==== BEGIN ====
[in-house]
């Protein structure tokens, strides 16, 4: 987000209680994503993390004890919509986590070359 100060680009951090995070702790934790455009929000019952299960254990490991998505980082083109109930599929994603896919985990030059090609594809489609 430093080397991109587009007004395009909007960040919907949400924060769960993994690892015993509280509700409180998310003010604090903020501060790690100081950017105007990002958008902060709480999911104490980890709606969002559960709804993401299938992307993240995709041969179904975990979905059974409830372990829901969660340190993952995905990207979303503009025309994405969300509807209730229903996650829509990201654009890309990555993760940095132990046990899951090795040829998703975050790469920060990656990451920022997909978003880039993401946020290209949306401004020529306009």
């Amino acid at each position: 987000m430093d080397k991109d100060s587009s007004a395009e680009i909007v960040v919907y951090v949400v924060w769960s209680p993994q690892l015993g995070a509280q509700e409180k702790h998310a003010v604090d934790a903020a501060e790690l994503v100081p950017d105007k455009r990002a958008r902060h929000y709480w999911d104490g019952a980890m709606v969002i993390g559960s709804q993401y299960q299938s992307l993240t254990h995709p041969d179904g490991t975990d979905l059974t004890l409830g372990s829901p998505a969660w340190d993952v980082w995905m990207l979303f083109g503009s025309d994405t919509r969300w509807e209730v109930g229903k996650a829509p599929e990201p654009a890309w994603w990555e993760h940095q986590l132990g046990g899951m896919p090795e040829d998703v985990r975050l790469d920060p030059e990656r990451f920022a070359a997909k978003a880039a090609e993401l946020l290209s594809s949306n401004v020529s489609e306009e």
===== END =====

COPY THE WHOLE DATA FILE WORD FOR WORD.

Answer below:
[in-house]
């Protein structure tokens, strides 16, 4: 987000209680994503993390004890919509986590070359 100060680009951090995070702790934790455009929000019952299960254990490991998505980082083109109930599929994603896919985990030059090609594809489609 430093080397991109587009007004395009909007960040919907949400924060769960993994690892015993509280509700409180998310003010604090903020501060790690100081950017105007990002958008902060709480999911104490980890709606969002559960709804993401299938992307993240995709041969179904975990979905059974409830372990829901969660340190993952995905990207979303503009025309994405969300509807209730229903996650829509990201654009890309990555993760940095132990046990899951090795040829998703975050790469920060990656990451920022997909978003880039993401946020290209949306401004020529306009």
């Amino acid at each position: 987000m430093d080397k991109d100060s587009s007004a395009e680009i909007v960040v919907y951090v949400v924060w769960s209680p993994q690892l015993g995070a509280q509700e409180k702790h998310a003010v604090d934790a903020a501060e790690l994503v100081p950017d105007k455009r990002a958008r902060h929000y709480w999911d104490g019952a980890m709606v969002i993390g559960s709804q993401y299960q299938s992307l993240t254990h995709p041969d179904g490991t975990d979905l059974t004890l409830g372990s829901p998505a969660w340190d993952v980082w995905m990207l979303f083109g503009s025309d994405t919509r969300w509807e209730v109930g229903k996650a829509p599929e990201p654009a890309w994603w990555e993760h940095q986590l132990g046990g899951m896919p090795e040829d998703v985990r975050l790469d920060p030059e990656r990451f920022a070359a997909k978003a880039a090609e993401l946020l290209s594809s949306n401004v020529s489609e306009e």